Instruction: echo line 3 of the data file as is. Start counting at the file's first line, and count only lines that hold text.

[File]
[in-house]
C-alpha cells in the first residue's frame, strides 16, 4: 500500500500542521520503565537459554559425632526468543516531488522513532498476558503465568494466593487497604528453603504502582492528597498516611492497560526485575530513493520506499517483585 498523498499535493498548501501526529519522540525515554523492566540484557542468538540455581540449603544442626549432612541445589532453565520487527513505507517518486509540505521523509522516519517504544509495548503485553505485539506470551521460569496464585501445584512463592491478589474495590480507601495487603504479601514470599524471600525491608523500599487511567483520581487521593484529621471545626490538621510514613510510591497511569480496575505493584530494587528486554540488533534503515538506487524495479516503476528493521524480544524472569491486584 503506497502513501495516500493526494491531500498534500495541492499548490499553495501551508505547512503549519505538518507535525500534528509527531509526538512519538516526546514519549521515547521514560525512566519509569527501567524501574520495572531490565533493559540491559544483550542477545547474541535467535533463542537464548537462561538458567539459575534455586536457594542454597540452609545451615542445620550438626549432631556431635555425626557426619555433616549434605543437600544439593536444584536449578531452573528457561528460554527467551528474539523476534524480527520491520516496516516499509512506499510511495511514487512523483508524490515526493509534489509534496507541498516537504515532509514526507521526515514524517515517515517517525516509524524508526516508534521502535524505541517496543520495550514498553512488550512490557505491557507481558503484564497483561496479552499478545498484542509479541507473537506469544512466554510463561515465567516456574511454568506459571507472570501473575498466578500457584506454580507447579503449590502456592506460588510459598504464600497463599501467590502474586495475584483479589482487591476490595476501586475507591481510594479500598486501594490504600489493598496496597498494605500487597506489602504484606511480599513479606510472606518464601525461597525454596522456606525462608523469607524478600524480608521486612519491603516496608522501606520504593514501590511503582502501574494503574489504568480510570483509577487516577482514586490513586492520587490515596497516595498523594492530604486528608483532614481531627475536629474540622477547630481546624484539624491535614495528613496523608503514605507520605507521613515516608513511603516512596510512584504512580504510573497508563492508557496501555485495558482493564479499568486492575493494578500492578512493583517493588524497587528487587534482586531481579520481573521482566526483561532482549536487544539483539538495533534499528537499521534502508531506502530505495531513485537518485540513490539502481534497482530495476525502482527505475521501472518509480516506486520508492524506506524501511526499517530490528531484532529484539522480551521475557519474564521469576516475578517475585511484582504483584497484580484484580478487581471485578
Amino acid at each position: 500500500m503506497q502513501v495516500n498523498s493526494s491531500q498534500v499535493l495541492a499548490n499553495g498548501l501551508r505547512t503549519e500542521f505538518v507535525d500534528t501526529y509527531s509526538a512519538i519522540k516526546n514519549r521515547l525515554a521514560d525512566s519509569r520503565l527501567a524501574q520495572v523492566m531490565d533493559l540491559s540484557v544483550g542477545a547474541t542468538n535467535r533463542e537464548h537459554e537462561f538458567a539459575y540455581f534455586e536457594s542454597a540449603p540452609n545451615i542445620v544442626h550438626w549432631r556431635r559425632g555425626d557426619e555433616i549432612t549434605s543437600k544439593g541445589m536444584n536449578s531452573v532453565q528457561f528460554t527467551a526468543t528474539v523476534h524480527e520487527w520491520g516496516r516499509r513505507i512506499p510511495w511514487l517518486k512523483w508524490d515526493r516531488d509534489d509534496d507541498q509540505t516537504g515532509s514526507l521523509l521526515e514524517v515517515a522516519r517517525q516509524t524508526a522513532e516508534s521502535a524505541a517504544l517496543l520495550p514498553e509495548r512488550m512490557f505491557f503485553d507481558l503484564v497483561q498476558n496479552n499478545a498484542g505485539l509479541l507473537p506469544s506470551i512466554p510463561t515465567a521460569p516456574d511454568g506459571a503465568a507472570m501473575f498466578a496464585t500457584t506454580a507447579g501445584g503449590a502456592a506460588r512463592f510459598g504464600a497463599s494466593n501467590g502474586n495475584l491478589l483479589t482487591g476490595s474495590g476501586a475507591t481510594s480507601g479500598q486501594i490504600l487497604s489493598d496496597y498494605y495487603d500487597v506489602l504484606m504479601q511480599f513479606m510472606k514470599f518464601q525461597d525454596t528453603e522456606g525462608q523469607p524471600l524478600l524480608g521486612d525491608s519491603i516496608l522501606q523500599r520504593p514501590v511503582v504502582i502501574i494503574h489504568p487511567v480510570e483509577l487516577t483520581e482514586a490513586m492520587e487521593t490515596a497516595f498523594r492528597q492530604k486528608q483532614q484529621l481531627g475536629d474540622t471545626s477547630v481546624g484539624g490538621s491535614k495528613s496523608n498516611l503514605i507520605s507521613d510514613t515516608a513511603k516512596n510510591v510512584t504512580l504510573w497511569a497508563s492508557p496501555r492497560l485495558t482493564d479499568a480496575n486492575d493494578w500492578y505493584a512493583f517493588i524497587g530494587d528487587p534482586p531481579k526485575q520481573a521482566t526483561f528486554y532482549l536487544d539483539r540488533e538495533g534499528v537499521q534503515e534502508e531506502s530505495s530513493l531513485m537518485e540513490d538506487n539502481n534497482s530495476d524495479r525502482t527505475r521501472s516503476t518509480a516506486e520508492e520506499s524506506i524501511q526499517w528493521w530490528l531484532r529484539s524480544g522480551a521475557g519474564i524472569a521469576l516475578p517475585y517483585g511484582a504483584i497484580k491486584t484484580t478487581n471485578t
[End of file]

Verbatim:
Amino acid at each position: 500500500m503506497q502513501v495516500n498523498s493526494s491531500q498534500v499535493l495541492a499548490n499553495g498548501l501551508r505547512t503549519e500542521f505538518v507535525d500534528t501526529y509527531s509526538a512519538i519522540k516526546n514519549r521515547l525515554a521514560d525512566s519509569r520503565l527501567a524501574q520495572v523492566m531490565d533493559l540491559s540484557v544483550g542477545a547474541t542468538n535467535r533463542e537464548h537459554e537462561f538458567a539459575y540455581f534455586e536457594s542454597a540449603p540452609n545451615i542445620v544442626h550438626w549432631r556431635r559425632g555425626d557426619e555433616i549432612t549434605s543437600k544439593g541445589m536444584n536449578s531452573v532453565q528457561f528460554t527467551a526468543t528474539v523476534h524480527e520487527w520491520g516496516r516499509r513505507i512506499p510511495w511514487l517518486k512523483w508524490d515526493r516531488d509534489d509534496d507541498q509540505t516537504g515532509s514526507l521523509l521526515e514524517v515517515a522516519r517517525q516509524t524508526a522513532e516508534s521502535a524505541a517504544l517496543l520495550p514498553e509495548r512488550m512490557f505491557f503485553d507481558l503484564v497483561q498476558n496479552n499478545a498484542g505485539l509479541l507473537p506469544s506470551i512466554p510463561t515465567a521460569p516456574d511454568g506459571a503465568a507472570m501473575f498466578a496464585t500457584t506454580a507447579g501445584g503449590a502456592a506460588r512463592f510459598g504464600a497463599s494466593n501467590g502474586n495475584l491478589l483479589t482487591g476490595s474495590g476501586a475507591t481510594s480507601g479500598q486501594i490504600l487497604s489493598d496496597y498494605y495487603d500487597v506489602l504484606m504479601q511480599f513479606m510472606k514470599f518464601q525461597d525454596t528453603e522456606g525462608q523469607p524471600l524478600l524480608g521486612d525491608s519491603i516496608l522501606q523500599r520504593p514501590v511503582v504502582i502501574i494503574h489504568p487511567v480510570e483509577l487516577t483520581e482514586a490513586m492520587e487521593t490515596a497516595f498523594r492528597q492530604k486528608q483532614q484529621l481531627g475536629d474540622t471545626s477547630v481546624g484539624g490538621s491535614k495528613s496523608n498516611l503514605i507520605s507521613d510514613t515516608a513511603k516512596n510510591v510512584t504512580l504510573w497511569a497508563s492508557p496501555r492497560l485495558t482493564d479499568a480496575n486492575d493494578w500492578y505493584a512493583f517493588i524497587g530494587d528487587p534482586p531481579k526485575q520481573a521482566t526483561f528486554y532482549l536487544d539483539r540488533e538495533g534499528v537499521q534503515e534502508e531506502s530505495s530513493l531513485m537518485e540513490d538506487n539502481n534497482s530495476d524495479r525502482t527505475r521501472s516503476t518509480a516506486e520508492e520506499s524506506i524501511q526499517w528493521w530490528l531484532r529484539s524480544g522480551a521475557g519474564i524472569a521469576l516475578p517475585y517483585g511484582a504483584i497484580k491486584t484484580t478487581n471485578t